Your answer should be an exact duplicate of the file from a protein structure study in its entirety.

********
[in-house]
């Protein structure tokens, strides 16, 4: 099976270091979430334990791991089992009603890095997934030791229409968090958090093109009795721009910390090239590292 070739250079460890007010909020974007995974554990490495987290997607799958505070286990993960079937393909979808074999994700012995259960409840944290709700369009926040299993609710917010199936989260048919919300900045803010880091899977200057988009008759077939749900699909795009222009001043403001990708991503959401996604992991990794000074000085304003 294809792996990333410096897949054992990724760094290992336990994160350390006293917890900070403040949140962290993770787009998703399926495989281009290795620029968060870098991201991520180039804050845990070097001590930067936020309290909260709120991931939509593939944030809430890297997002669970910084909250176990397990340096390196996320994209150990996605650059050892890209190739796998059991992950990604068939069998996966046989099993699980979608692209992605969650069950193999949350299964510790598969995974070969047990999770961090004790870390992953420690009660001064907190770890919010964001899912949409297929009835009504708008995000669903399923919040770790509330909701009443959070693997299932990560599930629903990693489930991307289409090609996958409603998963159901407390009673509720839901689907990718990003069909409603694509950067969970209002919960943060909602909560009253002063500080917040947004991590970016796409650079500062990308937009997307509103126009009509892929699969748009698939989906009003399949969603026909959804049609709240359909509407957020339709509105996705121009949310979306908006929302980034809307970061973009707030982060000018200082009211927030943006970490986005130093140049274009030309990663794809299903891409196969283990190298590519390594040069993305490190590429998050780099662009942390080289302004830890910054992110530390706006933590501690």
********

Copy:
[in-house]
């Protein structure tokens, strides 16, 4: 099976270091979430334990791991089992009603890095997934030791229409968090958090093109009795721009910390090239590292 070739250079460890007010909020974007995974554990490495987290997607799958505070286990993960079937393909979808074999994700012995259960409840944290709700369009926040299993609710917010199936989260048919919300900045803010880091899977200057988009008759077939749900699909795009222009001043403001990708991503959401996604992991990794000074000085304003 294809792996990333410096897949054992990724760094290992336990994160350390006293917890900070403040949140962290993770787009998703399926495989281009290795620029968060870098991201991520180039804050845990070097001590930067936020309290909260709120991931939509593939944030809430890297997002669970910084909250176990397990340096390196996320994209150990996605650059050892890209190739796998059991992950990604068939069998996966046989099993699980979608692209992605969650069950193999949350299964510790598969995974070969047990999770961090004790870390992953420690009660001064907190770890919010964001899912949409297929009835009504708008995000669903399923919040770790509330909701009443959070693997299932990560599930629903990693489930991307289409090609996958409603998963159901407390009673509720839901689907990718990003069909409603694509950067969970209002919960943060909602909560009253002063500080917040947004991590970016796409650079500062990308937009997307509103126009009509892929699969748009698939989906009003399949969603026909959804049609709240359909509407957020339709509105996705121009949310979306908006929302980034809307970061973009707030982060000018200082009211927030943006970490986005130093140049274009030309990663794809299903891409196969283990190298590519390594040069993305490190590429998050780099662009942390080289302004830890910054992110530390706006933590501690």